My understanding is that some plants will reject pollen that is like their own. Also some plants (eg. holly and papaya) have male and female plants. One plant has male flowers, the other has female flowers. So they can't self-pollinate.
In the case of peppers, they do cross-pollinate with other varieties, as long as they are cultivars of the same species (most peppers are C.annuum). For example two years ago I grew some sweet paprika and one of the plants produced some fruit which were hotter - they had cross pollinated with some anaheims in the next bed. So the cross-pollination influences the fruit that is produced as well as the plant produced by the seed (the paprika actually seeded itself and the plant that came up was a moderately hot paprika).
I usually grow about half a dozen varieties each year, and do not take any precautions against cross-pollinating other than keeping each variety together - and this is mainly for my own memory. I wouldn't describe it as a big problem - just don't be surprised when you get the odd cherry-shaped bell pepper, a cherry red "chocolate" pepper, hot paprikas, etc.!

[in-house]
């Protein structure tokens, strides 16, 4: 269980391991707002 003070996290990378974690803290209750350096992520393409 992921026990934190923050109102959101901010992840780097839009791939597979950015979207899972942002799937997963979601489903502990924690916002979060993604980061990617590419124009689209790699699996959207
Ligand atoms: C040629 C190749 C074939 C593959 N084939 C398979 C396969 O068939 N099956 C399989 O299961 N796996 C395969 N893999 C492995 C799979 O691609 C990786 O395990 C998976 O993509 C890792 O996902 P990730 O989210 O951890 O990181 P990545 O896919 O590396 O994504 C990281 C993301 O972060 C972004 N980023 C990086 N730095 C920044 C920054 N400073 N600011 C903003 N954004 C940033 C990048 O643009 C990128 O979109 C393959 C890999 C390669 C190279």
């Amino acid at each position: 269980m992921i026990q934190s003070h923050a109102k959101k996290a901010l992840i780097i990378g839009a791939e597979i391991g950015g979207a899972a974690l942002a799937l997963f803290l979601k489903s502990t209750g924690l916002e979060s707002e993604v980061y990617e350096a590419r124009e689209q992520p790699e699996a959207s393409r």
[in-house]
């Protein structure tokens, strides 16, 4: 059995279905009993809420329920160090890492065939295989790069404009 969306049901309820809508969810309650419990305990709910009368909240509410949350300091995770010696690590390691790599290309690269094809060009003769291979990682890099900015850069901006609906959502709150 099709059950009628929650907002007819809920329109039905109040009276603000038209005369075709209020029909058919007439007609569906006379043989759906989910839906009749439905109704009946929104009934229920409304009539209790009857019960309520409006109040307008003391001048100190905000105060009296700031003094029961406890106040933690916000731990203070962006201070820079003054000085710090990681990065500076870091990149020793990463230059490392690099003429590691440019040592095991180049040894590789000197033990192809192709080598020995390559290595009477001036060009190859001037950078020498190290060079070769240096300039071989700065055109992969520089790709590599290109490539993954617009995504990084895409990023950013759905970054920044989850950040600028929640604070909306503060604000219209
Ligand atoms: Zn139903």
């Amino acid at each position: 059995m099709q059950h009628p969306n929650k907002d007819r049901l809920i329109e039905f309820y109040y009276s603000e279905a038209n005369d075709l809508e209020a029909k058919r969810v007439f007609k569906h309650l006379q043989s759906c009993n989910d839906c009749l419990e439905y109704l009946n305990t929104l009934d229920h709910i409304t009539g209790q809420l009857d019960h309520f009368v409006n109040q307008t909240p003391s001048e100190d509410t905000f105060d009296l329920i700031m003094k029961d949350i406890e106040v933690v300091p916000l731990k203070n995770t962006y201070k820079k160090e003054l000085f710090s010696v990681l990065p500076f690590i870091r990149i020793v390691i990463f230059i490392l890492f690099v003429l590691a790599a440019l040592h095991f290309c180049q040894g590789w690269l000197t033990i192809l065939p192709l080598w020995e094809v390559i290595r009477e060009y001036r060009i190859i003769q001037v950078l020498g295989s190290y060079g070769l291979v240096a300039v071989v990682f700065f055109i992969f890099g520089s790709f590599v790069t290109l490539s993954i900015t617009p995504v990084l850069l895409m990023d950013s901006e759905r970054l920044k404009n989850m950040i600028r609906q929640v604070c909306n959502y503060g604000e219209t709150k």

re. @bstpierre's comments, I would only note that natural hybrids are much more common with plants than animals. Yes they usually have to be between species in the same genus, but plants like Sarracenia (trumpet pitchers), and Opuntia (prickly pear) form natural viable hybrids (within their own genus) in the wild. The only larger animal I'm aware of that naturally produces viable hybrids would be ducks - which are quite randy creatures anyway! (mules are domestic, but they're also sterile).